Wolsey rise to power, luck or skill? Essay
Wolsey rise to power, luck or skill?
How far was Wolsey’s rise to power a result of luck rather than skill? All three sources only partly agree that Woley’s rise to power was a result of luck. Source C seems to suggest that the rise of power was due to luck, within the source it tells us that one of Wolsey’s main critics, Surrey, was too old to argue against him and his son too young to do so also.
Warham has retired and therefore a position of power has opened up because of this Wolsey can now manoeuver his friends into other positions of power to help him, therefore this would suggest that Wolsey at this time had a lot of fortune on his side. Although within all these sources, luck may not remain the main theme it reoccurs throughout each, whether small or large. Source D reflects that’s Wolsey had a fortunate place with the King as Henry was easily bribed with gifts ‘beautifully fashioned dish, a jewel, or gifts of that sort’.
Wolsey’s had his very own biographer which was his first servant and hence this creates a bias account as the information Cavendish will be collecting will be from Wolsey and this could be twisted into unreliable information, although most points also have element of Wolsey’s skilfulness it could be argued that King Henry simply favoured Wolsey, or that it was Wolsey’s personality rather than his skill that made the king acceptant of him.
All sources seem to suggest that the luck element of Wolsey’s influence came from other people not being there, for example Archbishop Wilson and Bishop Fox resigned from there post, also the King himself being so susceptible to Wolsey’s flattery. Although source C seems to be emphasising luck it’s important to gather G. R Elton’s background upon this opinion.
Elton is a traditionalist historian with his views of Wolsey held from the 1970’s and has a corrupt opinion of Wolsey too, as knowledge was not fully developed upon him yet, this could infer that Elton may have a slight influenced opinion of Wolsey and hence perturbing the side of luck forward so that people may have a more negative opinion. In contrast someone like Cavendish may not put emphasis upon luck and lean more towards skill because as an important role within Wolsey’s life he would like to make himself seem more superior because the person he is serving is a very important figure.
Cavendish and Elton suggested the same idea of Henry VII’s council being abolished but use different terms to highlight Wolsey in different ways, Elton says ‘soon the council of the early years vanished’ this could suggest a sense of nostalgia something good having been lost. Contrasting with this Cavendish puts across ‘ancient councillors out of the accustomed favour’ this can imply that the council was outdated and it was time for a new one. Source D is written by Italian Humanist that arrived within Henry’s court in 1502, Polydore Vergil.
This source can be interpreted in both views of luck and skill, Wolsey could be called skilful for his bribery by taking advantage of the king to get what he wants ‘Wolsey would adroitly bring forward the project on which his mind was fixed’ or it could simply be lucky that Henry was so easily distracted by gifts. Never the less this could also lead to a skilful action by Wolsey as he is aware of this disadvantage of the King. Vergil makes Wolsey sound manipulative but applauses his skilfulness for doing so.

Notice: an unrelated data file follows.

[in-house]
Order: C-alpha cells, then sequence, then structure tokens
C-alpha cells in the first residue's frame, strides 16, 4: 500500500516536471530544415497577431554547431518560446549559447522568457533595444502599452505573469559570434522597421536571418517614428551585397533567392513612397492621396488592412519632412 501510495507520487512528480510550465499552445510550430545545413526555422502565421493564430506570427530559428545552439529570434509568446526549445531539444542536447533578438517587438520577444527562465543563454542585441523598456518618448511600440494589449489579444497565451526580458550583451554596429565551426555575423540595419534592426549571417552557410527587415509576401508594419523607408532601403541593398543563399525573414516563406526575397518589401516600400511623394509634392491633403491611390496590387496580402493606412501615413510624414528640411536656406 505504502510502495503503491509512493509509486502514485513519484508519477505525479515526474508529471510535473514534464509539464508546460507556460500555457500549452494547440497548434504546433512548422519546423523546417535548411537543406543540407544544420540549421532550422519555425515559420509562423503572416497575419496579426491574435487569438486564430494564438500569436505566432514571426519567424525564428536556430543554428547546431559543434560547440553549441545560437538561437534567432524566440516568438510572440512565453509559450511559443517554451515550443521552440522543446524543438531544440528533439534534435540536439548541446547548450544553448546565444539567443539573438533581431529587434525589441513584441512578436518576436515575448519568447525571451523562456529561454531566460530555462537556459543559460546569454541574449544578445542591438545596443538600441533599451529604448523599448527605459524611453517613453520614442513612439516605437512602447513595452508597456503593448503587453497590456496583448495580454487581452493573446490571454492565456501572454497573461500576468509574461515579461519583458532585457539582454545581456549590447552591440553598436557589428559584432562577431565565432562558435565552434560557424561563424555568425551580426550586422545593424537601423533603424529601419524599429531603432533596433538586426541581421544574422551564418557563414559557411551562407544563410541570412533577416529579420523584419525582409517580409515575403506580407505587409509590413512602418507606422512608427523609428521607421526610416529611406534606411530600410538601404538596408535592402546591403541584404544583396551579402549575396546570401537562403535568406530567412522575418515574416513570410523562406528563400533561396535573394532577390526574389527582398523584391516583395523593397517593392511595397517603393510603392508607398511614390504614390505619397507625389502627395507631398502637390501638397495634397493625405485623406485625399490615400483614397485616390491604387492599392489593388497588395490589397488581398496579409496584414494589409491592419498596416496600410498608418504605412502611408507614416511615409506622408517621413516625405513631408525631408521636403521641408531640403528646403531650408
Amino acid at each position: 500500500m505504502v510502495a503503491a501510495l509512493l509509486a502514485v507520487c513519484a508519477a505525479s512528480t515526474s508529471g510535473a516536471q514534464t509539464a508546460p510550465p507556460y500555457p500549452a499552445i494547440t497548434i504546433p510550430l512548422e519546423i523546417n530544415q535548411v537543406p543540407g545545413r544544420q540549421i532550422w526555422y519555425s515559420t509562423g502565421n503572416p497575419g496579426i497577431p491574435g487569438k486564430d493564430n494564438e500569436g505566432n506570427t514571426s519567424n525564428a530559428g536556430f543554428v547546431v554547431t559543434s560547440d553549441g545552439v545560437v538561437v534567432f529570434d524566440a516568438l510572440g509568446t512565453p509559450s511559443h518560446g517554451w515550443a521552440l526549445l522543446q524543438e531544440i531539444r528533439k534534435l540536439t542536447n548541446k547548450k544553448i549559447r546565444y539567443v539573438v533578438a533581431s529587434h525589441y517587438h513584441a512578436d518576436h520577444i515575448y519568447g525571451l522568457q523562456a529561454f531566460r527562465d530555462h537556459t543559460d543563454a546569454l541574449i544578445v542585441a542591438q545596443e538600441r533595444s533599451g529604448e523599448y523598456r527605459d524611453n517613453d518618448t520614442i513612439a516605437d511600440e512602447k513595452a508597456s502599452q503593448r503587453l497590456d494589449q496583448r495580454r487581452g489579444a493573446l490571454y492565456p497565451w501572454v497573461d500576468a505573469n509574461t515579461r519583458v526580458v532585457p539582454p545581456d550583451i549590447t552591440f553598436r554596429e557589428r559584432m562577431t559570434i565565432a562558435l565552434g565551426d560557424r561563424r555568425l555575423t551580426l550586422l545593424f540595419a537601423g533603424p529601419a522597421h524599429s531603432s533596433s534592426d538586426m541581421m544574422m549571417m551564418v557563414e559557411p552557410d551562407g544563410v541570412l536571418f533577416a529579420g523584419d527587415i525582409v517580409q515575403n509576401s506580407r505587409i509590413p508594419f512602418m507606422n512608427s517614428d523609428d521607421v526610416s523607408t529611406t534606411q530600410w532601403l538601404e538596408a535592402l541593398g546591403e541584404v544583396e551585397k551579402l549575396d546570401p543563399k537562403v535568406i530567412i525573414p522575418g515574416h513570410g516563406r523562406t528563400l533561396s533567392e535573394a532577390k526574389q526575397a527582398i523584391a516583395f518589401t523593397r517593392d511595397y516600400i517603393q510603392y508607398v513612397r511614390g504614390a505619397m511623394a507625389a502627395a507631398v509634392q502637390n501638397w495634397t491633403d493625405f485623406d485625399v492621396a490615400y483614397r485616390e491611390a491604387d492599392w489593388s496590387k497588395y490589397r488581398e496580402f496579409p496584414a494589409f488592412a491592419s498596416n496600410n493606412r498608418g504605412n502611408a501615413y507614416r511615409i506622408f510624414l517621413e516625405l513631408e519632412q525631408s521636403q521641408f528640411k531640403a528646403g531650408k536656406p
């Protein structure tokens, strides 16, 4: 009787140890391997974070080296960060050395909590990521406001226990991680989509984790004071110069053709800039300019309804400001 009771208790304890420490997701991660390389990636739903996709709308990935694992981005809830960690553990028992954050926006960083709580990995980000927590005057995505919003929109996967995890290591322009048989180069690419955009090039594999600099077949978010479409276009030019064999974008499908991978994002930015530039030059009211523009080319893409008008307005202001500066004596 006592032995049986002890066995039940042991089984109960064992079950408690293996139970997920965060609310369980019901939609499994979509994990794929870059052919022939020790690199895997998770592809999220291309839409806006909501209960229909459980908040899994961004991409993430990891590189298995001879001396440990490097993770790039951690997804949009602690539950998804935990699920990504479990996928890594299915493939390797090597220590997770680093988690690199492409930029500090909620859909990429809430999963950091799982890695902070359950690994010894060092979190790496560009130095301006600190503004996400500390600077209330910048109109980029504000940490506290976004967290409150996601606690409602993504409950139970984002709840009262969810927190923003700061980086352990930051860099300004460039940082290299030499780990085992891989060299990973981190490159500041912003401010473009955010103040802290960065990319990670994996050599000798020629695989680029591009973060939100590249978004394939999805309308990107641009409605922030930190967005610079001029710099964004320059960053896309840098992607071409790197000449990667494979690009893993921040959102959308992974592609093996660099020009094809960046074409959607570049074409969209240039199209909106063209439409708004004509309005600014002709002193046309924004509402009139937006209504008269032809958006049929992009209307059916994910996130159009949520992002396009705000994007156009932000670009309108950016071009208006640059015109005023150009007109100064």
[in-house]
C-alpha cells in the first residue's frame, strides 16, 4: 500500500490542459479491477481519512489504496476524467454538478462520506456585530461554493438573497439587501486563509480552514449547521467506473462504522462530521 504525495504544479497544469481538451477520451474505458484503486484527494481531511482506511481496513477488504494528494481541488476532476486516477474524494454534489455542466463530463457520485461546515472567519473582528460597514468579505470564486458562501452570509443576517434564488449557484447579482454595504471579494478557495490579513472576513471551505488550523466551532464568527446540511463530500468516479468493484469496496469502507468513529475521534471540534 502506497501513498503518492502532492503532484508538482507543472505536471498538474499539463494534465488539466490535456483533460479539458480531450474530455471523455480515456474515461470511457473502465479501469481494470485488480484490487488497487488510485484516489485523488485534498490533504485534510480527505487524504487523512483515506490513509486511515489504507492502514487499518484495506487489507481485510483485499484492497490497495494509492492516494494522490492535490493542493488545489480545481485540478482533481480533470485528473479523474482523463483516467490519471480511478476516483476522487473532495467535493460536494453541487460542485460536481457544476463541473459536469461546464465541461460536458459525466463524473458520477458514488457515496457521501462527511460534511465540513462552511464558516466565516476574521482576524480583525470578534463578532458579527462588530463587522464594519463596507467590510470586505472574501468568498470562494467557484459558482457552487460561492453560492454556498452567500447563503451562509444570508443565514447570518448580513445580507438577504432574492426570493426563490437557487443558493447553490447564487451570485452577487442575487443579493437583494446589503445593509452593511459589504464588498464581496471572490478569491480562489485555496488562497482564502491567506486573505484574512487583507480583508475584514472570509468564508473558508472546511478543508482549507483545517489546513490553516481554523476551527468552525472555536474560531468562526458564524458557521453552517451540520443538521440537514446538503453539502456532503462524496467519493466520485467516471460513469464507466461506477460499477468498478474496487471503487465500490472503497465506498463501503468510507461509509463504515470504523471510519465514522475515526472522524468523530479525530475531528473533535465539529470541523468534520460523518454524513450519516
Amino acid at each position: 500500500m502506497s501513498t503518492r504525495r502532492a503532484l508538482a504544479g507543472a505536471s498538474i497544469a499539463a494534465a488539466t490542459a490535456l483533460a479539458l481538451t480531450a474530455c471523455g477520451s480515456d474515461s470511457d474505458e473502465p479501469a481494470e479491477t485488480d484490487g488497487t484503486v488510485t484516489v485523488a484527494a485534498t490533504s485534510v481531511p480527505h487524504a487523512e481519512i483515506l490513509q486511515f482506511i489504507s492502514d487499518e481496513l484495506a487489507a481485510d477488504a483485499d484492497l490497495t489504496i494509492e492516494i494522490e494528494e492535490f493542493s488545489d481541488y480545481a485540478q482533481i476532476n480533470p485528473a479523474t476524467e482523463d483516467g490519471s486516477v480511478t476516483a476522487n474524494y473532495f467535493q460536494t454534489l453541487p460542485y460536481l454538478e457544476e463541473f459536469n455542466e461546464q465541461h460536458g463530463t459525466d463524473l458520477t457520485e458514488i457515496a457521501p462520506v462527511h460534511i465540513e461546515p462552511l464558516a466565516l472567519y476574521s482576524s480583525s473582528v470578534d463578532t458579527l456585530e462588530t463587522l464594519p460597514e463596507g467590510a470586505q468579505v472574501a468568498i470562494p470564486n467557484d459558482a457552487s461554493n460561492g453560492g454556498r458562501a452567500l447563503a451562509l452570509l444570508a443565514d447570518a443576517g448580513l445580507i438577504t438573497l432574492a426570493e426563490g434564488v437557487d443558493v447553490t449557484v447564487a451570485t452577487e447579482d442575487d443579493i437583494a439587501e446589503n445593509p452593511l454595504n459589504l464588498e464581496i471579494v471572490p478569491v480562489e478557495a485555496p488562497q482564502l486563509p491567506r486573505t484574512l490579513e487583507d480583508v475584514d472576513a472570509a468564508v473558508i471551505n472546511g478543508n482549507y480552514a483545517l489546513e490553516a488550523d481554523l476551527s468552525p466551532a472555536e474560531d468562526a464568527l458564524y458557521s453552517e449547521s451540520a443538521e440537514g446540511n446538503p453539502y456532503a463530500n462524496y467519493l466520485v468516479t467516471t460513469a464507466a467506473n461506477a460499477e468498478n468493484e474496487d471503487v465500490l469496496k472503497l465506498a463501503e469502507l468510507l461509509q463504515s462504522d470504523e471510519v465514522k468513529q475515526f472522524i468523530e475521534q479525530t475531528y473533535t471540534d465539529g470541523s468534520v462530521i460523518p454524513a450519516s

It’s a shock that someone at this time would make the King of England sound so gullible, this may be from the influence in his own country of Italy and also to make Wolsey look monstrous because he is taking advantage of the king. Vergil was commissioned to write the history of England by Henry VII, and was a favourite of his. This caused a feud between Vergil and Wolsey which left Vergil out of favour. This would affect the way Vergil then depicts Wolsey and the King himself.
Wolsey’s noted flattery within source D is also picked up in source C ‘a faithful follower’ although this hint is more hidden. This may be due to Elton’s retrospective view and intents to be a good historian and not present a biased account. Source E leans toward Wolsey’s skill, this disagrees with the statement of the question. Cavendish states that Wolsey was an ‘opportunist’ whereas others may say Wolsey lacked integrity Cavendish portrays Wolsey as going for what he wants ‘he was able to adapt his views and ideas to for those of the king’.
This also suggests that Wolsey knew how to make the king happy and hence become more favourable of Wolsey. Cavendish praises throughout the source even using the superlative to describe him ‘he was the most earnest and readiest’. We also gain an obvious view that Wolsey is ‘skilful’ because Cavendish outright says it within the source. The praise from Cavendish will be largely to do with the fact he was Wolsey’s servant for many years and knew him on a personal but not necessarily on a political level.
This is different to the other sources as source D Vergil knew Wolsey but did not get along with him, and Elton was not of the era. Throughout the sources each one is affected by the time period in which they were written, from Source D and E being a contemporary pieces to source C which is retrospective. They all seem to link back to the question in terms of hinting or simply aiming luck at the reader but seem to also ease in skill, or in Cavendish’s case the reverse.
They may all seem to agree that Wolsey is a flattering person but put this into different opinions on it. All sources collect a mixed response to the question and we can conclude from this that both factors were at hand. All sources seem to create Wolsey in their own opinion but share a collective picture of important man who knew how to manipulate and use his power and influence to get what or where he wanted.